4. The method of claim 1, wherein the predetermined weights are determined based on error rates of received signals from the electronic devices at predetermined time intervals, measuring the RSSI values, applying the algorithms to the measured RSSI values, and identifying the error rates caused by output values of the applied algorithms and actual values of the terminal location.
  5. The method of claim 1, wherein the determining the final location of the terminal includes combining the first and second estimated locations using a filter, and
    wherein the predetermined weights are determined in response to an input or depending on a variation of wireless environments.
  6. The method of claim 1, wherein the determining the final location of the terminal includes performing a path compensation with respect to the identified location of the terminal,
    wherein the path compensation includes storing a map of the space and, if the identified location of the terminal overlaps with an object existing in the space or is placed out of the space, compensating a path of the terminal based on the stored map.
  7. A user terminal comprising:
    a transceiver; and
    a controller configured to measure received signal strength indicator (RSSI) values of signals received through the transceiver from a plurality of electronic devices deployed in a space, to extract a preliminary location of the terminal with respect to each of a plurality of predetermined algorithms by applying the plurality of algorithms to the measured RSSI values, to identify a first estimated location of the terminal by applying a predetermined weight to each preliminary location, to identify a second estimated location of the terminal using an output of at least one sensor, and to determine a final location of the terminal, based on the first and second estimated locations.
  8. The terminal of claim 7, wherein the plurality of algorithms are configured to determine location information of the terminal, based on distance information obtained from the RSSI values.
  9. The terminal of claim 7, wherein the plurality of algorithms includes:
    a first algorithm configured to determine a terminal location using a model indicating a path loss and distance between the terminal and each electronic device with respect to three or more electronic devices;
    a second algorithm configured to apply the predetermined weight to the first algorithm based on the measured RSSI value;
    a third algorithm configured to estimate the RSSI value between each electronic device and each place in the space using a model indicating a path loss and distance between each electronic device and each place and a place at which a Euclidean error between the estimated RSSI value and the RSSI value measured at each electronic device is minimized as a terminal location; and
    a fourth algorithm configured to determine each distance using a model indicating a path loss and distance between the terminal and each of four or more electronic devices and to determine a terminal location from four or more equations including ratios of the determined distances.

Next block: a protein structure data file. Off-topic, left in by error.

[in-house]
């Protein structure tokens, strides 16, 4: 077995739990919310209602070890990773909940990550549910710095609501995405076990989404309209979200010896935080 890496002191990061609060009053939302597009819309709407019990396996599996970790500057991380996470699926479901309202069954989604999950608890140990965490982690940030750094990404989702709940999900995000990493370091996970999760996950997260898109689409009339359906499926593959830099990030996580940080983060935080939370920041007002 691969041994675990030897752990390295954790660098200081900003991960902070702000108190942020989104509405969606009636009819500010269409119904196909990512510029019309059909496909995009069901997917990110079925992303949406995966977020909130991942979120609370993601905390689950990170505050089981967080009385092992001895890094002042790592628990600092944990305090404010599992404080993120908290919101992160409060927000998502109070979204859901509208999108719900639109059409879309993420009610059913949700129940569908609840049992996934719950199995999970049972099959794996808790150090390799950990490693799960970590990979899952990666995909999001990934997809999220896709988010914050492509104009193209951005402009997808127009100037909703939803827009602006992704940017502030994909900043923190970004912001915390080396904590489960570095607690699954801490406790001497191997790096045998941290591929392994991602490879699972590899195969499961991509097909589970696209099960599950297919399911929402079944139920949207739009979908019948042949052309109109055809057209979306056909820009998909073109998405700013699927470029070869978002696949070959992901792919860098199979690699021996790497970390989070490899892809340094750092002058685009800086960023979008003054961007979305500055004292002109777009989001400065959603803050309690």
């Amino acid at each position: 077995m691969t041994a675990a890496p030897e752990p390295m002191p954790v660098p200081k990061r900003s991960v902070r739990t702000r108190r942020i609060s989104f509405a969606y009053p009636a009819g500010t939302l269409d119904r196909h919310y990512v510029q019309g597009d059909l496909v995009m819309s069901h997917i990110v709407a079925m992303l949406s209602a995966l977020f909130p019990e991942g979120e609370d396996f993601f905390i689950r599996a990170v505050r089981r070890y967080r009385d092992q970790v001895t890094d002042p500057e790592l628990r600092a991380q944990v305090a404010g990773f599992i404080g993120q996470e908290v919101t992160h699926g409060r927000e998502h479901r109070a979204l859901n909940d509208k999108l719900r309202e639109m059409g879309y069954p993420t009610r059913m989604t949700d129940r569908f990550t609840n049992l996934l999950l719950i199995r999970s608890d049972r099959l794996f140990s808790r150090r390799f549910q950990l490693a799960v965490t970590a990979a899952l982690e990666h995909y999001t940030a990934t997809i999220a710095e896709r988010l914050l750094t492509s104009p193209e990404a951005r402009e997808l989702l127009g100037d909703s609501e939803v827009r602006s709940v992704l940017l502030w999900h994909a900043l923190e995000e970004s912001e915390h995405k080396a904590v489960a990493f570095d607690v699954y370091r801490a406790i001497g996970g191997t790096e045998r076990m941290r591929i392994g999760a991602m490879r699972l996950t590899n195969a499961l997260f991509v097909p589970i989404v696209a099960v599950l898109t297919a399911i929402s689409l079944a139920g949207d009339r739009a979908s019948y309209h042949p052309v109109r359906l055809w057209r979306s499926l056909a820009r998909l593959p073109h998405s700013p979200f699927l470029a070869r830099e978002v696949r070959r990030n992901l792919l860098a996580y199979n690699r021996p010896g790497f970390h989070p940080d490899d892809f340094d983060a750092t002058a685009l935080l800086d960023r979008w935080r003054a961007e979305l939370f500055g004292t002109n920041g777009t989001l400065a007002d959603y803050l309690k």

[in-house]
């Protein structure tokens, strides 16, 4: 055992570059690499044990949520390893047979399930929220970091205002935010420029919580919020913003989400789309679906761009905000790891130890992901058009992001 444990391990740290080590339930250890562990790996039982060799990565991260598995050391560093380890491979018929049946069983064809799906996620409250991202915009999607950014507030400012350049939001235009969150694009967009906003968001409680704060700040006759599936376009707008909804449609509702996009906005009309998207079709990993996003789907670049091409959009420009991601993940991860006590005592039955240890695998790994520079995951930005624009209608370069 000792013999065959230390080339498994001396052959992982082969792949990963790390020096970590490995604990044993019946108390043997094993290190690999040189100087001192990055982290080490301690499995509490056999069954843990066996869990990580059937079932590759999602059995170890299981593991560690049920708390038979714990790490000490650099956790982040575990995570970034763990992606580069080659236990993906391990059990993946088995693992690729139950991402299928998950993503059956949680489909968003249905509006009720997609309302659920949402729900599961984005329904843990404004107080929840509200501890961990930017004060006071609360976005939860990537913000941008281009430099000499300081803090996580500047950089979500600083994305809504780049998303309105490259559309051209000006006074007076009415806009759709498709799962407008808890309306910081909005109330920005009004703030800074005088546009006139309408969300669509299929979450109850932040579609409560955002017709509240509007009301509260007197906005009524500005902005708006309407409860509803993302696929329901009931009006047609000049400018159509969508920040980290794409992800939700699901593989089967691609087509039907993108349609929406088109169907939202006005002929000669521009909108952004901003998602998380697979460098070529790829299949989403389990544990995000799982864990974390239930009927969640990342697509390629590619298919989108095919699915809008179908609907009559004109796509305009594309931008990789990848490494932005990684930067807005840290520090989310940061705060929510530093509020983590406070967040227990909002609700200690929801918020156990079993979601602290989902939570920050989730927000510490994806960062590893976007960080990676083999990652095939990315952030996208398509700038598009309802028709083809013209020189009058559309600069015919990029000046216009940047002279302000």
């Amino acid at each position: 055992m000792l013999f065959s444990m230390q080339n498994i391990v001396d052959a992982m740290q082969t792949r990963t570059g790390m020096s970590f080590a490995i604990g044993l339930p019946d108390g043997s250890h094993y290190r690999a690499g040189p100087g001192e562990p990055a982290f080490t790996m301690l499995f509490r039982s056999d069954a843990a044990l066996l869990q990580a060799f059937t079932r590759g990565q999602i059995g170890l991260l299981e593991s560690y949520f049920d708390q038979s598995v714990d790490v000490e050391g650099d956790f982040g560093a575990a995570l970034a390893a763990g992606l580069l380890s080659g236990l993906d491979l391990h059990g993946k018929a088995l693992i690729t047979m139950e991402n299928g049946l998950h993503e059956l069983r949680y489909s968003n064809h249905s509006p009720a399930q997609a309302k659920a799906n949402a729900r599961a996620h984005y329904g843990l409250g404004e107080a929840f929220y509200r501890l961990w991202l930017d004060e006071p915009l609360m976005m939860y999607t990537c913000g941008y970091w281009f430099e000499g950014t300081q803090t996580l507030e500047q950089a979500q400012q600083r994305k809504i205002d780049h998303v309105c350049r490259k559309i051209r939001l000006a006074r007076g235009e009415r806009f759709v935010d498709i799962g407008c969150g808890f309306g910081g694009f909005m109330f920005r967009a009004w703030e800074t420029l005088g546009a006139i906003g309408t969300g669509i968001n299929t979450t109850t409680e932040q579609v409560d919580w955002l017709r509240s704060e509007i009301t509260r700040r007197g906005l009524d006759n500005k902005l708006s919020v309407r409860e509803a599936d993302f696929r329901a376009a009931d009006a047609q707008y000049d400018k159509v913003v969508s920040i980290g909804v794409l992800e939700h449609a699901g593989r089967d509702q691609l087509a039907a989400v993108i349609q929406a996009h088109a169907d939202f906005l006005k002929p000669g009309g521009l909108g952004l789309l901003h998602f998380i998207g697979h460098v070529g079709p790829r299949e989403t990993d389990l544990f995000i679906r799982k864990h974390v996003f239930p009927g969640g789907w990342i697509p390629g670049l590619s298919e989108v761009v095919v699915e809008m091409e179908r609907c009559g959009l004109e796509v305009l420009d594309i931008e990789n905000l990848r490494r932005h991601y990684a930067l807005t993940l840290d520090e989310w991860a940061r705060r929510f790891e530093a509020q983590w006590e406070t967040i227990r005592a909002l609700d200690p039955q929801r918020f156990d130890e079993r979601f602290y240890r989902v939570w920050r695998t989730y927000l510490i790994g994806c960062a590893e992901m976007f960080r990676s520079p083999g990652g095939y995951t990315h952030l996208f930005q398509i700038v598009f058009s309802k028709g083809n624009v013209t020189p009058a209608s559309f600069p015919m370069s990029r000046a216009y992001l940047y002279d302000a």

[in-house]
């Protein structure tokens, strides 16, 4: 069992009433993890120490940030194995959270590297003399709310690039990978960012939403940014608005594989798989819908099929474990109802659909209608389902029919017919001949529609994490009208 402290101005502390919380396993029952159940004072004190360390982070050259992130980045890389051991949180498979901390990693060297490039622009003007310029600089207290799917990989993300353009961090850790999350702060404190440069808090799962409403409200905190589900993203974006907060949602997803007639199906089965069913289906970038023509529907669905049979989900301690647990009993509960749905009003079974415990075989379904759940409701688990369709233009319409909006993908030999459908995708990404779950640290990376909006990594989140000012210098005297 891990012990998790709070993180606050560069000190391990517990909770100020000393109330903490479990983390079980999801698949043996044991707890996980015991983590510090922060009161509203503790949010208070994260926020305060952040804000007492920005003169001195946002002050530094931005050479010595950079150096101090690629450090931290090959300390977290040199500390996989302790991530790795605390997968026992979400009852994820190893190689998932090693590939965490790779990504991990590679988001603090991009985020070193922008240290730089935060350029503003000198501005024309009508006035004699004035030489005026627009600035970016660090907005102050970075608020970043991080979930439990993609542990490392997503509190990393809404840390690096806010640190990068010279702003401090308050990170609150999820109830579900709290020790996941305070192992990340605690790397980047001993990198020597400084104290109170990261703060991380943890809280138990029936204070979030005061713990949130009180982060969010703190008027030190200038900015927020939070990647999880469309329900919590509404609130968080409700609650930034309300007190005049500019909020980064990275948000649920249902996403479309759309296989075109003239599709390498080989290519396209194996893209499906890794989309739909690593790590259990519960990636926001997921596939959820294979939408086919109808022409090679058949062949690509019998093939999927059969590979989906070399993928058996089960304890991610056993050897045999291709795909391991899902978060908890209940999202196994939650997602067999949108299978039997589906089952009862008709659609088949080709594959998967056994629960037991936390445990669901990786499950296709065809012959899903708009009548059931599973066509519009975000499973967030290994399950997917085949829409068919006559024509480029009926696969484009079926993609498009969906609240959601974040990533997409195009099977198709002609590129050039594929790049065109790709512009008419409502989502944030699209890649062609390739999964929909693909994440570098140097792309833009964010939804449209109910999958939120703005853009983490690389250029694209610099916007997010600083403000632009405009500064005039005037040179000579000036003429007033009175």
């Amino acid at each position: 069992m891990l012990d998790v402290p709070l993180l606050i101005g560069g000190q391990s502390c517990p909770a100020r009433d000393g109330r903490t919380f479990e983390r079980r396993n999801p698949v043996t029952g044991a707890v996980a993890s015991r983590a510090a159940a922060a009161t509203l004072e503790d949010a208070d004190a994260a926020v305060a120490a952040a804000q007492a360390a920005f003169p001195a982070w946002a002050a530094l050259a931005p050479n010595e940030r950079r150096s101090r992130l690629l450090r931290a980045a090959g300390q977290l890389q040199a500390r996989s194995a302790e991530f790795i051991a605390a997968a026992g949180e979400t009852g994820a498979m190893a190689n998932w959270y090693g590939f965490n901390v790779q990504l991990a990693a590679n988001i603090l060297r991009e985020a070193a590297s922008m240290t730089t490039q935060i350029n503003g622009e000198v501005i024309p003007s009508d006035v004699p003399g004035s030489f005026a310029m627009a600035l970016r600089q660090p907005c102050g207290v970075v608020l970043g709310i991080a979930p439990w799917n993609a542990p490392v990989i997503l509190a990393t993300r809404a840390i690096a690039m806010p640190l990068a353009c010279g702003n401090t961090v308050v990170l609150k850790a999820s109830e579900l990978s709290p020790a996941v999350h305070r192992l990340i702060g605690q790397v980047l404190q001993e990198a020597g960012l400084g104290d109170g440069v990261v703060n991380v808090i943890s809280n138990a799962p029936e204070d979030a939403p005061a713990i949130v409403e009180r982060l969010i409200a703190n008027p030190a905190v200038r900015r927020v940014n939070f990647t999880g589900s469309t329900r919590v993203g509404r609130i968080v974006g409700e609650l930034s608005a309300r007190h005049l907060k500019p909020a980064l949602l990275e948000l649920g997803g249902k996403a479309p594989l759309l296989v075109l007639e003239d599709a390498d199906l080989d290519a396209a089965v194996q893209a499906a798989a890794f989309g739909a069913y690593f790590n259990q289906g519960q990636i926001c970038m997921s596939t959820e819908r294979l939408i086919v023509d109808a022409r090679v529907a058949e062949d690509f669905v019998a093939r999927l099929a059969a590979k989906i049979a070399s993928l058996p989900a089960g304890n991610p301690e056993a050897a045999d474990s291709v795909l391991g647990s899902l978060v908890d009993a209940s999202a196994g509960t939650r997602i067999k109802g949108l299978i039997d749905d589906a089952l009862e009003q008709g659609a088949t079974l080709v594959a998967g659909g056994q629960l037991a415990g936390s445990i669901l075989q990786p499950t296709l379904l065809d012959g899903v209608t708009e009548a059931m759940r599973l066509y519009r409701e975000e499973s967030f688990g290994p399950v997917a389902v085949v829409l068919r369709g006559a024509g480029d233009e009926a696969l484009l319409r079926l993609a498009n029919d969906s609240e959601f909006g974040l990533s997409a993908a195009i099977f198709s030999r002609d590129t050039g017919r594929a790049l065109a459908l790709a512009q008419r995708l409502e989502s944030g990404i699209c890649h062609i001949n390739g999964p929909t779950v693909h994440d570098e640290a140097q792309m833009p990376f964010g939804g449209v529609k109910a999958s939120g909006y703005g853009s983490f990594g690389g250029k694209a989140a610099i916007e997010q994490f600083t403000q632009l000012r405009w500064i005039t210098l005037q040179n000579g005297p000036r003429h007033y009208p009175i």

10. The terminal of claim 7, wherein the predetermined weights are determined based on error rates of received signals from the electronic devices at predetermined time intervals, measuring the RSSI values, applying the algorithms to the measured RSSI values, and identifying the error rates caused by output values of the applied algorithms and actual values of the terminal location.
  11. The terminal of claim 7, wherein the controller is further configured to determine the final location of the terminal by combining the first and second estimated locations using a filter.
  12. The terminal of claim 11, wherein the filter is at least one of a Kalman filter and a particle filter.
  13. The terminal of claim 7, wherein the controller is further configured to determine the final location of the terminal by performing a path compensation with respect to the identified location of the terminal.
  14. The terminal of claim 13, further comprising:
    a memory,
    wherein the controller is further configured to store a map of the space in the memory and, if the identified location of the terminal overlaps with an object existing in the space or is placed out of the space, to compensate a path of the terminal based on the stored map.
  15. The terminal of claim 7, wherein the predetermined weights are determined in response to an input or depending on a variation of wireless environments.
PCT/KR2016/010360 2015-09-14 2016-09-13 Terminal and method for measuring location thereof WO2017048067A1 (en)

Priority Applications (4)

Application Number Priority Date Filing Date Title
KR20150129982 2015-09-14
KR10-2015-0129982 2015-09-14
KR20160012512A KR20170032147A (en) 2015-09-14 2016-02-01 A terminal for measuring a position and method thereof
KR10-2016-0012512 2016-02-01

Applications Claiming Priority (2)

Application Number Priority Date Filing Date Title
CN 201680045022 CN107852569A (en) 2015-09-14 2016-09-13 Terminal and method for measuring location thereof
EP20160846888 EP3351023A4 (en) 2015-09-14 2016-09-13 Terminal and method for measuring location thereof

Publications (1)

Publication Number Publication Date
WO2017048067A1 true true WO2017048067A1 (en) 2017-03-23

Family

ID=58236788

Family Applications (1)

Application Number Title Priority Date Filing Date
PCT/KR2016/010360 WO2017048067A1 (en) 2015-09-14 2016-09-13 Terminal and method for measuring location thereof

Country Status (2)

Country Link
US (1) US20170074965A1 (en)
WO (1) WO2017048067A1 (en)

Families Citing this family (2)

* Cited by examiner, † Cited by third party